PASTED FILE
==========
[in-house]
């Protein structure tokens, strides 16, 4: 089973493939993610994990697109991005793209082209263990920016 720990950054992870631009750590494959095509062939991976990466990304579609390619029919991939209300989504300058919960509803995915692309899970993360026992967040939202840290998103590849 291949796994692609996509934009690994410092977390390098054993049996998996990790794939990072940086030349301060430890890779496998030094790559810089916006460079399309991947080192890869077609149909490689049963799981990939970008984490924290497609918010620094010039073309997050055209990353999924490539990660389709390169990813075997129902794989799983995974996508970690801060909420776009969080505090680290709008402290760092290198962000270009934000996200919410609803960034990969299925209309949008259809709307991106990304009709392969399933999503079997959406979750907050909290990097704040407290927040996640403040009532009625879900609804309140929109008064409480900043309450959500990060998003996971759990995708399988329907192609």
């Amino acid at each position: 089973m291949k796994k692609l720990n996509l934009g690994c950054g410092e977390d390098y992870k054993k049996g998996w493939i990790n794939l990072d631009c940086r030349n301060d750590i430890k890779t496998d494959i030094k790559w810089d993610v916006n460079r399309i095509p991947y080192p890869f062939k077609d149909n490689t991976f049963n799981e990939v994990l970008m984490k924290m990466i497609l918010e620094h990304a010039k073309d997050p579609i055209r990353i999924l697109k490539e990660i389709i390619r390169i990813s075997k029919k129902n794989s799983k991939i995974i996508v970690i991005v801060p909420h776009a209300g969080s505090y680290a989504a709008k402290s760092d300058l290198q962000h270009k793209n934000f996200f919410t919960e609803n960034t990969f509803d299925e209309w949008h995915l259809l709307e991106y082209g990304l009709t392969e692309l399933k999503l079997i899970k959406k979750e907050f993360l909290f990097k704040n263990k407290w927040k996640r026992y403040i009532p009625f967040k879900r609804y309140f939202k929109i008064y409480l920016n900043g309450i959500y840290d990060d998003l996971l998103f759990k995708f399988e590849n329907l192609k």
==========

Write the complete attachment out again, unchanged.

[in-house]
């Protein structure tokens, strides 16, 4: 089973493939993610994990697109991005793209082209263990920016 720990950054992870631009750590494959095509062939991976990466990304579609390619029919991939209300989504300058919960509803995915692309899970993360026992967040939202840290998103590849 291949796994692609996509934009690994410092977390390098054993049996998996990790794939990072940086030349301060430890890779496998030094790559810089916006460079399309991947080192890869077609149909490689049963799981990939970008984490924290497609918010620094010039073309997050055209990353999924490539990660389709390169990813075997129902794989799983995974996508970690801060909420776009969080505090680290709008402290760092290198962000270009934000996200919410609803960034990969299925209309949008259809709307991106990304009709392969399933999503079997959406979750907050909290990097704040407290927040996640403040009532009625879900609804309140929109008064409480900043309450959500990060998003996971759990995708399988329907192609």
């Amino acid at each position: 089973m291949k796994k692609l720990n996509l934009g690994c950054g410092e977390d390098y992870k054993k049996g998996w493939i990790n794939l990072d631009c940086r030349n301060d750590i430890k890779t496998d494959i030094k790559w810089d993610v916006n460079r399309i095509p991947y080192p890869f062939k077609d149909n490689t991976f049963n799981e990939v994990l970008m984490k924290m990466i497609l918010e620094h990304a010039k073309d997050p579609i055209r990353i999924l697109k490539e990660i389709i390619r390169i990813s075997k029919k129902n794989s799983k991939i995974i996508v970690i991005v801060p909420h776009a209300g969080s505090y680290a989504a709008k402290s760092d300058l290198q962000h270009k793209n934000f996200f919410t919960e609803n960034t990969f509803d299925e209309w949008h995915l259809l709307e991106y082209g990304l009709t392969e692309l399933k999503l079997i899970k959406k979750e907050f993360l909290f990097k704040n263990k407290w927040k996640r026992y403040i009532p009625f967040k879900r609804y309140f939202k929109i008064y409480l920016n900043g309450i959500y840290d990060d998003l996971l998103f759990k995708f399988e590849n329907l192609k």